Castles in Japan

When visiting Japan, visiting Japanese castles is essential because appreciating the originality and complexity of each of them will serve to learn about the history of the Japanese country. Unlike the European castles, the castles of Japan were not built to be used as houses but were mostly fortifications.

Evolution of the Japanese castle

The history of the Japanese castle dates back to the Yayoi period (10th century BC). The Japanese began to build moats to protect themselves from wild animals and then when conflicts began between men, they built the walls. We can see a reconstruction of these settlements in the Yoshinogari Iseki moat, located in Saga Prefecture.

Castles in Japan

The old castle period

In 663, after the Japanese defeat to the Tang dynasty at the Battle of Hakusukinoe, numerous fortifications began to be built on the coast and in the mountains. From the 12th century, the lords and vassals of the shogunate began to develop their activity around the castles. In the Sengoku period (late 15th and 16th century), in which military conflicts followed, the vassals or lords of the Shogun lived in their houses at the foot of the mountain in times of peace, and in times of war they shut themselves up in its castles, usually located at the top. At this time the towns called Jokamachi (whose literal translation is ‘village at the foot of the castle’) appeared, built to supply the castles.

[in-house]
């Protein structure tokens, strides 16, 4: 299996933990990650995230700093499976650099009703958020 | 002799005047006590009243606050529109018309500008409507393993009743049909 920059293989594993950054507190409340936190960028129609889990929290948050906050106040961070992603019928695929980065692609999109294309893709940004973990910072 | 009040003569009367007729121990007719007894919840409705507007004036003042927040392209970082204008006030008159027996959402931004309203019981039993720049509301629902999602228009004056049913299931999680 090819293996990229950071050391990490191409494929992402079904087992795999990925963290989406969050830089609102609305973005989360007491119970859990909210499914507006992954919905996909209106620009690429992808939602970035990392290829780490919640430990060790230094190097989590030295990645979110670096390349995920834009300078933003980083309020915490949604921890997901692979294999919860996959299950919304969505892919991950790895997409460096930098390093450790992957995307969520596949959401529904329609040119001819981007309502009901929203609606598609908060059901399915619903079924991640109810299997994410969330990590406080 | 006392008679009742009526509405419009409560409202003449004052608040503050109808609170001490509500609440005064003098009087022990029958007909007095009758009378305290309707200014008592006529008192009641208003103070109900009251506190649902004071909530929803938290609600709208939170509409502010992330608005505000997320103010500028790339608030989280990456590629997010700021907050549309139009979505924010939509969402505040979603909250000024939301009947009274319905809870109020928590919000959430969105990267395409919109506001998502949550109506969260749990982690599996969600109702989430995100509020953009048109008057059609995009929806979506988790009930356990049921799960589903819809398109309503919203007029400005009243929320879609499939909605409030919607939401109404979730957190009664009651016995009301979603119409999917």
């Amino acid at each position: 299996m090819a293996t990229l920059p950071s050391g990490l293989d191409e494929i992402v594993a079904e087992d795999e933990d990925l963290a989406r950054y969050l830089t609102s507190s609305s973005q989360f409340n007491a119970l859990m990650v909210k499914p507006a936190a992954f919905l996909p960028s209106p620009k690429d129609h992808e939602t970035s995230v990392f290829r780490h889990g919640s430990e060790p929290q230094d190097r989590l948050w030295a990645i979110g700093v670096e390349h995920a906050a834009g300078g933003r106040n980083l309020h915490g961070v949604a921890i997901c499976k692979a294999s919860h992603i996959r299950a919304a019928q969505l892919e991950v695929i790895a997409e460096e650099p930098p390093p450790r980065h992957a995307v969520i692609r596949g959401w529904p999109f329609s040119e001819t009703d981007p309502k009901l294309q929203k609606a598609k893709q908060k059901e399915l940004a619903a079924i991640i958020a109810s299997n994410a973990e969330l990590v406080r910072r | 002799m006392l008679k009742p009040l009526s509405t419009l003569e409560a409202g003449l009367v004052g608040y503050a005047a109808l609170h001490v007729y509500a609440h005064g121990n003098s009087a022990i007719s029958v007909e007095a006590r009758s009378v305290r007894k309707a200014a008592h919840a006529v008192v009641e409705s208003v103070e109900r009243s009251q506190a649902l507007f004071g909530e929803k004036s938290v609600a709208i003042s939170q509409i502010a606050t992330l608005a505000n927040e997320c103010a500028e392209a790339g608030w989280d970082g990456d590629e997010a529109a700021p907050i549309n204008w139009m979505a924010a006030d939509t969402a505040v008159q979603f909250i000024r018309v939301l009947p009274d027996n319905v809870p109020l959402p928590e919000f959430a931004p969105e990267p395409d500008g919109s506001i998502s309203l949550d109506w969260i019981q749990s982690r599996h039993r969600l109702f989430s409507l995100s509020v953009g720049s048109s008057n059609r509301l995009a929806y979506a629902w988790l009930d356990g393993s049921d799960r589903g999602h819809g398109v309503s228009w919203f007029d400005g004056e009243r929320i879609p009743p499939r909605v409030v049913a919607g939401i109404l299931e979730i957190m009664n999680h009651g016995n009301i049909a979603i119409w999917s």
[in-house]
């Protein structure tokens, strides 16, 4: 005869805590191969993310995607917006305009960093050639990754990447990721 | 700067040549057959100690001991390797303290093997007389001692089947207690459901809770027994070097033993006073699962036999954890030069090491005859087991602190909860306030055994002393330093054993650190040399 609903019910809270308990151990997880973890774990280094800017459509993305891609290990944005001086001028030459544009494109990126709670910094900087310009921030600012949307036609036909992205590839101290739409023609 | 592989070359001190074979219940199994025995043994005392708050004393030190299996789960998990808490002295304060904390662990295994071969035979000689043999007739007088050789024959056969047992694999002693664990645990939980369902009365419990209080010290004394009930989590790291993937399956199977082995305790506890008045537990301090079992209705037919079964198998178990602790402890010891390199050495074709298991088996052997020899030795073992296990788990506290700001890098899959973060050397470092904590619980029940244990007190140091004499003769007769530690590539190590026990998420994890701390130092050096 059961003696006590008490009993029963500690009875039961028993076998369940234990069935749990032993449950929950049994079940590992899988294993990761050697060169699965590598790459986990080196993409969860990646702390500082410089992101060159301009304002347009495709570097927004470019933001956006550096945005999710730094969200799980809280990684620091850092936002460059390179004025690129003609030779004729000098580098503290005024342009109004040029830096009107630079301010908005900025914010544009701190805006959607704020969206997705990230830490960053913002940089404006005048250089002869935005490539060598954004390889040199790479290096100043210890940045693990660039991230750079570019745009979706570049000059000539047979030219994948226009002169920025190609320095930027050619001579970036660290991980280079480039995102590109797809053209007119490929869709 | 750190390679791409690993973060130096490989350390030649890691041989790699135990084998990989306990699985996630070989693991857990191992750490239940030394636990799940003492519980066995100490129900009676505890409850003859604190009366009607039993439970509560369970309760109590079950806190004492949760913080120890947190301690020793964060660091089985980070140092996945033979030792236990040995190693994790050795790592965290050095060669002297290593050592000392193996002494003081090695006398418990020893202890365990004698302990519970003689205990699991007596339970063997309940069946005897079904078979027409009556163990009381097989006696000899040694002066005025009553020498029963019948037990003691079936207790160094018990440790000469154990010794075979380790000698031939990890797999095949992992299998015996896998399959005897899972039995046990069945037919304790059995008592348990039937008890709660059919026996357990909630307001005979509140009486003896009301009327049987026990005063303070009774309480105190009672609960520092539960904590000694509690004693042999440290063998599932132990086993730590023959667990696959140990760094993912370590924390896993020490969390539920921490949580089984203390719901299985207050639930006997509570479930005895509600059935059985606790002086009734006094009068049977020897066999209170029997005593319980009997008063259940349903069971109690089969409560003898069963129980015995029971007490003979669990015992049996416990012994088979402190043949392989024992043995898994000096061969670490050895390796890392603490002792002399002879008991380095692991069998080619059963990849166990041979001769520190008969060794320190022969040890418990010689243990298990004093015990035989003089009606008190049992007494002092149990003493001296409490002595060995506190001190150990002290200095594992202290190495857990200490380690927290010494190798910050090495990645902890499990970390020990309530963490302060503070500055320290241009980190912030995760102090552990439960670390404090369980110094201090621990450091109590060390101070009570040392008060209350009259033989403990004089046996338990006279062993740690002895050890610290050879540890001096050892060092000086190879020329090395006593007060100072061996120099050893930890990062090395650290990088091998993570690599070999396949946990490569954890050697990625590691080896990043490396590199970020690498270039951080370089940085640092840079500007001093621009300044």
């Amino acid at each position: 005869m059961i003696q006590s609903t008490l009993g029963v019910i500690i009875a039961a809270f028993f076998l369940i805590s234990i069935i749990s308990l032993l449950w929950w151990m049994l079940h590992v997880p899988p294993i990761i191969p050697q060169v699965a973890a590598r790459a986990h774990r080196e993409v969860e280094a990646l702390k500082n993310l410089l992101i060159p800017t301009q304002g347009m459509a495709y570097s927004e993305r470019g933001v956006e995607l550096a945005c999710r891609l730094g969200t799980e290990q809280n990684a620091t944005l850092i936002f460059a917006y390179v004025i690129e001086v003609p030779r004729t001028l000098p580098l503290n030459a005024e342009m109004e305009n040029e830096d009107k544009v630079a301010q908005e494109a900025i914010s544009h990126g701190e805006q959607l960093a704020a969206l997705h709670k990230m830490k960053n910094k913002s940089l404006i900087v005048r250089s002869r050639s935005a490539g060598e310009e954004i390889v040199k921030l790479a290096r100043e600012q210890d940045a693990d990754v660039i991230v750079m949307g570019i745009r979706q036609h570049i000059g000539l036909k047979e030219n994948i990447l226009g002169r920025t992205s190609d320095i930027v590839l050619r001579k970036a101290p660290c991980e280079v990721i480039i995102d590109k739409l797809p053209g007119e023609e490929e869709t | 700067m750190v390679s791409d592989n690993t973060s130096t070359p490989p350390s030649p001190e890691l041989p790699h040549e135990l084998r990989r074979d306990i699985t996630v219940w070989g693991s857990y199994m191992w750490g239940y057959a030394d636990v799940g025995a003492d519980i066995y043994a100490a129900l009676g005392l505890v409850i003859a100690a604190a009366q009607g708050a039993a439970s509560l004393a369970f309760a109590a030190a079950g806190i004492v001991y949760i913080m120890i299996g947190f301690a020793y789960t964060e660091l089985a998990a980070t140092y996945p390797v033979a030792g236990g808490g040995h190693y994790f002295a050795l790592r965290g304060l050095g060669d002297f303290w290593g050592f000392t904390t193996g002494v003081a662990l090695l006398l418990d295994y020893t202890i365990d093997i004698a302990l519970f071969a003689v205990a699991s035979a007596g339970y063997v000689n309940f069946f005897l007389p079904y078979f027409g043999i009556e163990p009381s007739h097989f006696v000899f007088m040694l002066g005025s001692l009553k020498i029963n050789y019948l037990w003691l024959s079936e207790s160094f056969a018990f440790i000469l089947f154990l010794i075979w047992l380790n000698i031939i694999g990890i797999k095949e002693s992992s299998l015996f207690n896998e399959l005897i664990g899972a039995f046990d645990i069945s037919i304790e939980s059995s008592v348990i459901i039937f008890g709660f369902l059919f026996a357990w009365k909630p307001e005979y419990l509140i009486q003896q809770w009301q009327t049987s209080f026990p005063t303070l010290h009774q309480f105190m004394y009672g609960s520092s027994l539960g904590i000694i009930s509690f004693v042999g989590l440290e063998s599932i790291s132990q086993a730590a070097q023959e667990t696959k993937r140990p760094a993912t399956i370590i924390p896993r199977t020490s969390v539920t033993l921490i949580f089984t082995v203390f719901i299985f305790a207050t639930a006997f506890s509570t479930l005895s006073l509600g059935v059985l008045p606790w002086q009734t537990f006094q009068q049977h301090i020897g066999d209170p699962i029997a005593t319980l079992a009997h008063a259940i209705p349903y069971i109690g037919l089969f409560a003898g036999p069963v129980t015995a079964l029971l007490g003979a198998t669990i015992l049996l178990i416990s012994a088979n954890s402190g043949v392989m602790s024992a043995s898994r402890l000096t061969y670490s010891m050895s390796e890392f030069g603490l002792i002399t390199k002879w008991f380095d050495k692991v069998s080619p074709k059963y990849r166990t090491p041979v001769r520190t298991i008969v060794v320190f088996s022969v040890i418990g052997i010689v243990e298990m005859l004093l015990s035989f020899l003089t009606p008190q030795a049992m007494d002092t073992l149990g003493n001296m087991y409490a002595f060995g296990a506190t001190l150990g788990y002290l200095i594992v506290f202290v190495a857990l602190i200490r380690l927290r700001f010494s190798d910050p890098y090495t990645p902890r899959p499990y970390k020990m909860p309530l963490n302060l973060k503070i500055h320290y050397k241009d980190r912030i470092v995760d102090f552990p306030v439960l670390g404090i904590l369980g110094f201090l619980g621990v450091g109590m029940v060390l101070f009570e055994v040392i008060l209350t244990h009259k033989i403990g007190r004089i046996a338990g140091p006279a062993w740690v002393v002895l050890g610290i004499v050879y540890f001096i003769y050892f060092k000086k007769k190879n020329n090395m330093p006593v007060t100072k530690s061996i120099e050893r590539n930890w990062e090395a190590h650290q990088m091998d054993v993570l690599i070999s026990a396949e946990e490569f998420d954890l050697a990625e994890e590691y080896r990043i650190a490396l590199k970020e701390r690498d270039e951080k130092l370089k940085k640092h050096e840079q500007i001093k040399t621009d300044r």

The modern castle period

Firearms were introduced to Japan in 1543, changing the way of warfare forever. In 1576, Lord Oda Nobunaga ordered the construction of Azuchi-jo Castle, considered the first modern castle. These castles were no longer solely defensive structures, but became the residences of the lords and centers of economic and political activity. For this reason they stopped being located in the mountains. In addition, modern castles were raised as a symbol of lordly power, the stone walls and the Tenshu tower being characteristic of these.
After the unification of Japan by the Shogun Tokugawa Ieyasu in the early 17th century, the lords were ordered to build modern castles throughout Japan, reaching as many as 25,000 castles. However, in 1615, the second Shogun of the Tokugawa Dynasty ordered to maintain only one castle per state to reduce the power and wealth of the lords.
In 1873, after the Meiji Restoration (that is, the transfer of power from the shogun to the emperor), the emperor ordered the abolition of castle power in order to modernize the country; for for the emperor, the castle was a symbol of ancient Japan.

Massive degradation of castles

After the imperial edict on the castles, many of them were abandoned, and when Japan entered the war, the castles that managed to survive were taken over by the Japanese army to store and protect the weapons. Due to this sad fate, Japanese castles were the target of American bombing and castles that were near large cities were destroyed.
Many castles were rebuilt after World War II, but often with modern materials such as concrete.
Today there are only 12 castles that are considered original:
-Bitchu Matsuyama Castle, Okayama Prefecture.
-Hikone Castle, Shiga Prefecture (National Treasure and Important Cultural Property)